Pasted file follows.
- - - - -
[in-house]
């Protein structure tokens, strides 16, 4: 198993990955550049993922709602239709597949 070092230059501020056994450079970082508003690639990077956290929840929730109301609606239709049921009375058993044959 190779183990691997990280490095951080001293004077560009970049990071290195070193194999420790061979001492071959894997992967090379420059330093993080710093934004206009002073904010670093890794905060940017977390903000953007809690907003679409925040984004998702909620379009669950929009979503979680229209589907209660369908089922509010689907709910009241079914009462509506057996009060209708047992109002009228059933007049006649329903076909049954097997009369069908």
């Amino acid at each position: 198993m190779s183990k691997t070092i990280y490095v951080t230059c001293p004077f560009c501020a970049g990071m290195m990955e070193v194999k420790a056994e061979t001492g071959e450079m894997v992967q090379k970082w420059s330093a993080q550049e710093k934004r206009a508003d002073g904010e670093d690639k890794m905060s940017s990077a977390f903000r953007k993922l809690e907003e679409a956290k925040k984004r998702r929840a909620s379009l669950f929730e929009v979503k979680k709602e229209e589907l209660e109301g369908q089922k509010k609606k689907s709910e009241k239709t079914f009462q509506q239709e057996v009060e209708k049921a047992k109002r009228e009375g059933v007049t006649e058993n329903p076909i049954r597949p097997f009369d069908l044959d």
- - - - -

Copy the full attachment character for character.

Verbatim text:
[in-house]
């Protein structure tokens, strides 16, 4: 198993990955550049993922709602239709597949 070092230059501020056994450079970082508003690639990077956290929840929730109301609606239709049921009375058993044959 190779183990691997990280490095951080001293004077560009970049990071290195070193194999420790061979001492071959894997992967090379420059330093993080710093934004206009002073904010670093890794905060940017977390903000953007809690907003679409925040984004998702909620379009669950929009979503979680229209589907209660369908089922509010689907709910009241079914009462509506057996009060209708047992109002009228059933007049006649329903076909049954097997009369069908």
């Amino acid at each position: 198993m190779s183990k691997t070092i990280y490095v951080t230059c001293p004077f560009c501020a970049g990071m290195m990955e070193v194999k420790a056994e061979t001492g071959e450079m894997v992967q090379k970082w420059s330093a993080q550049e710093k934004r206009a508003d002073g904010e670093d690639k890794m905060s940017s990077a977390f903000r953007k993922l809690e907003e679409a956290k925040k984004r998702r929840a909620s379009l669950f929730e929009v979503k979680k709602e229209e589907l209660e109301g369908q089922k509010k609606k689907s709910e009241k239709t079914f009462q509506q239709e057996v009060e209708k049921a047992k109002r009228e009375g059933v007049t006649e058993n329903p076909i049954r597949p097997f009369d069908l044959d």